2013 Conference of the International Medical Geology Association (25–29 August 2013)

Paper No. 6
Presentation Time: 12:00 PM-11:55 PM


LABASTIDA, Israel1, ARMIENTA, Maria Aurora2, CRUZ, Olivia2, AGUAYO, Alejandra2 and CENICEROS, Nora2, (1)Posgrado en Ciencias de la Tierra, Universidad Nacional Autónoma de México, Instituto de Geofísica, Cd. Universitaria, México, D.F, 04510, Mexico, (2)Instituto de Geofisica, Universidad Nacional Autónoma de México, Cd. Universitaria, México D.F, 04510, Mexico, israelblues@hotmail.com

Mexico is a country rich in non-renewable natural resources, including minerals. Zimapan, is a Pb-Ag-Zn mining site with abundant As-minerals. Unfortunately, mining exploitation has also produced tailings impoundments, which have been altered over time; among these, Compañía Minera Zimapán (CMZ) and San Miguel Nuevo (SMN). These tailings contain soluble As concentrations up to 34 mg/L the former and 10 mg/L the latter. High Fe soluble concentrations were also measured; up to 645 (~80 % Fe(III)) and 303 mg/L (~20 % Fe(III)) respectively. These elements are transported through runoff towards soils, nearby shallow wells and the non-perennial Toliman River.

Limestone formations outcropping at Zimapan could be used in geochemical barriers for treatment of tailing leachates. The potential advantage of this procedure is that a passive system does not require constant supervision and the material is found natural and abundantly in the zone. This study shows the results of the treatment of representative leachates coming from CMZ and SMN tailings in percolation columns, simulating geochemical barriers with indigenous limestone as reactive material.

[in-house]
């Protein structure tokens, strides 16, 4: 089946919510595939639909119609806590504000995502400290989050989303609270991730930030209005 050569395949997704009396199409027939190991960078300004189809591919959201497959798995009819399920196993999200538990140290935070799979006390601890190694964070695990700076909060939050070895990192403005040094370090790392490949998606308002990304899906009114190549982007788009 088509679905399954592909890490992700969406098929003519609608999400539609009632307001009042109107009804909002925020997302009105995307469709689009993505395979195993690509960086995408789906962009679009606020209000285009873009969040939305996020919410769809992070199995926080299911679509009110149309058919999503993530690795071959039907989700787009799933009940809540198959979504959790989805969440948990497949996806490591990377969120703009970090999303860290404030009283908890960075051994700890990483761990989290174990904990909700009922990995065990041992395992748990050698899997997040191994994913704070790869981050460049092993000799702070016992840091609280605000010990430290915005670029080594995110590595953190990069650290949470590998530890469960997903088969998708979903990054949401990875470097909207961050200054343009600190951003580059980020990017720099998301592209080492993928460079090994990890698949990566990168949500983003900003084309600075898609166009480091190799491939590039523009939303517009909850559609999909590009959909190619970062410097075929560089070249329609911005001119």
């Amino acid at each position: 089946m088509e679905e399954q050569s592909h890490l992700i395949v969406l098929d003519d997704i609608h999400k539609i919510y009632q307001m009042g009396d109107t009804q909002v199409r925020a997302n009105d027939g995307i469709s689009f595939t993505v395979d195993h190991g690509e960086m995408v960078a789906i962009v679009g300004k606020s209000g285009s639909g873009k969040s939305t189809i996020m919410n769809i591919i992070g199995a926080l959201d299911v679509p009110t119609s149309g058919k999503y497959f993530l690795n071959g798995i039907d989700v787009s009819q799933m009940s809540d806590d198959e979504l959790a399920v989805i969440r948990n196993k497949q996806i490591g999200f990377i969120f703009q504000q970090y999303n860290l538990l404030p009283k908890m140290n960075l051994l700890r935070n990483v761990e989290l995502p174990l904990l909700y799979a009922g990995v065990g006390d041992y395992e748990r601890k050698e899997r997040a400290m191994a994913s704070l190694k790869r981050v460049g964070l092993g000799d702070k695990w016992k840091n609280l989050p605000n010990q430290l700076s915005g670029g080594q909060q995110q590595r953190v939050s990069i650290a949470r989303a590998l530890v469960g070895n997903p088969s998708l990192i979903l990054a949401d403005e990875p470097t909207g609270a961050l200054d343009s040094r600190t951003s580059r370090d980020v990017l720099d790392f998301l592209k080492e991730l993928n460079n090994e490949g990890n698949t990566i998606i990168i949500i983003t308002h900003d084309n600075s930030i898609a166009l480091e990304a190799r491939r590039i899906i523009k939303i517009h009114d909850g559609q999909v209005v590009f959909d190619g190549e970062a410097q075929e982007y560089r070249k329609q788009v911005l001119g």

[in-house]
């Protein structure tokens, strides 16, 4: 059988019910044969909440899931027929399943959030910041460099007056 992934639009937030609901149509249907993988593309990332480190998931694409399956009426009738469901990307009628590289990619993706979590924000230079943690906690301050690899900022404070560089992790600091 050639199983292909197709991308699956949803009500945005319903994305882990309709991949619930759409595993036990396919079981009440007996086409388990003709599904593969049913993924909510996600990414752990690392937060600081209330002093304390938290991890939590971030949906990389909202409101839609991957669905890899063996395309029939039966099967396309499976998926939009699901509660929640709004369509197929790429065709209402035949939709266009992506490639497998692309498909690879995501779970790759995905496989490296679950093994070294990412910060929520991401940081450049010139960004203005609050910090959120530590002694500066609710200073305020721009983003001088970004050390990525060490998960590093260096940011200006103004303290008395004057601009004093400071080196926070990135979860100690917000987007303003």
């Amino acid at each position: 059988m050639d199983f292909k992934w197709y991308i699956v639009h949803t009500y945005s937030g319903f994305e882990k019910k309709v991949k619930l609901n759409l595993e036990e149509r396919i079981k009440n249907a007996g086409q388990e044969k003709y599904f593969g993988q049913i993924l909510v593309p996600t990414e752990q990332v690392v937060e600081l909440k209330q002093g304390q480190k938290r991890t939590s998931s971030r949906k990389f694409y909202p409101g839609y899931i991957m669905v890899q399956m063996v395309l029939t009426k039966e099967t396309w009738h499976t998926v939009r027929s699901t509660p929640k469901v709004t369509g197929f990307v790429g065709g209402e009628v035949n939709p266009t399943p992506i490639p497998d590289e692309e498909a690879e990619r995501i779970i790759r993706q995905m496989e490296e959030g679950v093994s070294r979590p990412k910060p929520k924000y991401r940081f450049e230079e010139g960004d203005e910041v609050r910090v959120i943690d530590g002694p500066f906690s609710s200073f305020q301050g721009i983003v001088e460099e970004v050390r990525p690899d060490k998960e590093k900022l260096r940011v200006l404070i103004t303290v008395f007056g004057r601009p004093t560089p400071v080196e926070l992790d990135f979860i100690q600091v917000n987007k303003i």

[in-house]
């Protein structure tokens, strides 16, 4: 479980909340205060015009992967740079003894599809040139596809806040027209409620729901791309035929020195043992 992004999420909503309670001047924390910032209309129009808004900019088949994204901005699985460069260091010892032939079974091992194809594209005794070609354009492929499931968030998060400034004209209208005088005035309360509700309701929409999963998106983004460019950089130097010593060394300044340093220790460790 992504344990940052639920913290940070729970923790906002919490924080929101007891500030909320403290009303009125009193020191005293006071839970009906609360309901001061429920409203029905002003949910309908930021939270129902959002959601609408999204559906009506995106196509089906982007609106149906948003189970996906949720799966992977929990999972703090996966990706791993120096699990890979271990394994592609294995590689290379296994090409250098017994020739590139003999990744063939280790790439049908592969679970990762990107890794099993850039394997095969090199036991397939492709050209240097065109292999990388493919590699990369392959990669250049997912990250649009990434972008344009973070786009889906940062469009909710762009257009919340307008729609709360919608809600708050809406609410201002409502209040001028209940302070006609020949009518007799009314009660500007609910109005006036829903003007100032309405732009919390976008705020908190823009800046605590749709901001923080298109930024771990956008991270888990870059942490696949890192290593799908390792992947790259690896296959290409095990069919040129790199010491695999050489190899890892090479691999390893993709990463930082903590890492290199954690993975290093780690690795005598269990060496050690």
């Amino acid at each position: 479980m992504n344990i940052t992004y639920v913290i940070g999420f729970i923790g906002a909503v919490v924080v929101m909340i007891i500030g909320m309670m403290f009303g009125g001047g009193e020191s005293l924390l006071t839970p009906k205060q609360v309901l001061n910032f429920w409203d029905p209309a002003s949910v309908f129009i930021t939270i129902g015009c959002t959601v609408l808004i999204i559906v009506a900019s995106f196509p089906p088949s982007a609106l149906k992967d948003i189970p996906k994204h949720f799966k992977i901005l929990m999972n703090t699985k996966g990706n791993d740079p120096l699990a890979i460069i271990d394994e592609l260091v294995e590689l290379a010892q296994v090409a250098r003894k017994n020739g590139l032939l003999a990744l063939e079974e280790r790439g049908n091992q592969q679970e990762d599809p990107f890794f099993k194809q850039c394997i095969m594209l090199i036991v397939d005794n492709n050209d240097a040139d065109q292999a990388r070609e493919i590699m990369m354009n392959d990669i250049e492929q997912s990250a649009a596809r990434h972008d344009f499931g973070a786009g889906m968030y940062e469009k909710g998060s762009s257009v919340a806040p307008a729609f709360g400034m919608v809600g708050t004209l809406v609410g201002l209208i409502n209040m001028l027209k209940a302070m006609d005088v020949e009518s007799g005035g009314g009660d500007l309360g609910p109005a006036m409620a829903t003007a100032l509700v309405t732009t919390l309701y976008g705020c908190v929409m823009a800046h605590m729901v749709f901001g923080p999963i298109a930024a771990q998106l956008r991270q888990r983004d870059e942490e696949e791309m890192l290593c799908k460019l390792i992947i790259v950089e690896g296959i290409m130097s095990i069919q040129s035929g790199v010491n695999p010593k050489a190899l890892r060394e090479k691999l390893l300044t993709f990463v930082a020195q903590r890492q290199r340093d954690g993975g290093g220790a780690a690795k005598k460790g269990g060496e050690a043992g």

An experiment with two columns fed with CMZ leachates was run during 8 and 14 weeks respectively, until clogging, which was associated to high Fe(III) concentrations. Other two columns fed with SMN leachates worked 20 weeks without clogging signs. Results showed that As concentrations had a significant decrease from both leachates, even until below the analytical detection limit (0.001 mg/L); only a maximum value of 0.040 mg/L was reached in one column. Iron decreased below analytical detection limit (0.3 mg/L) for both cases. Besides, pH was neutralized; the inflow values of 2.5 and 3.42 for CMZ and SMN respectively, increased to outflow values between 6 and 8. Geochemical processes were assed through DRX, SEM-EDS, SEM-WDS determinations in the columns and estimation of saturation indexes in leachates with Visual MINTEQ®.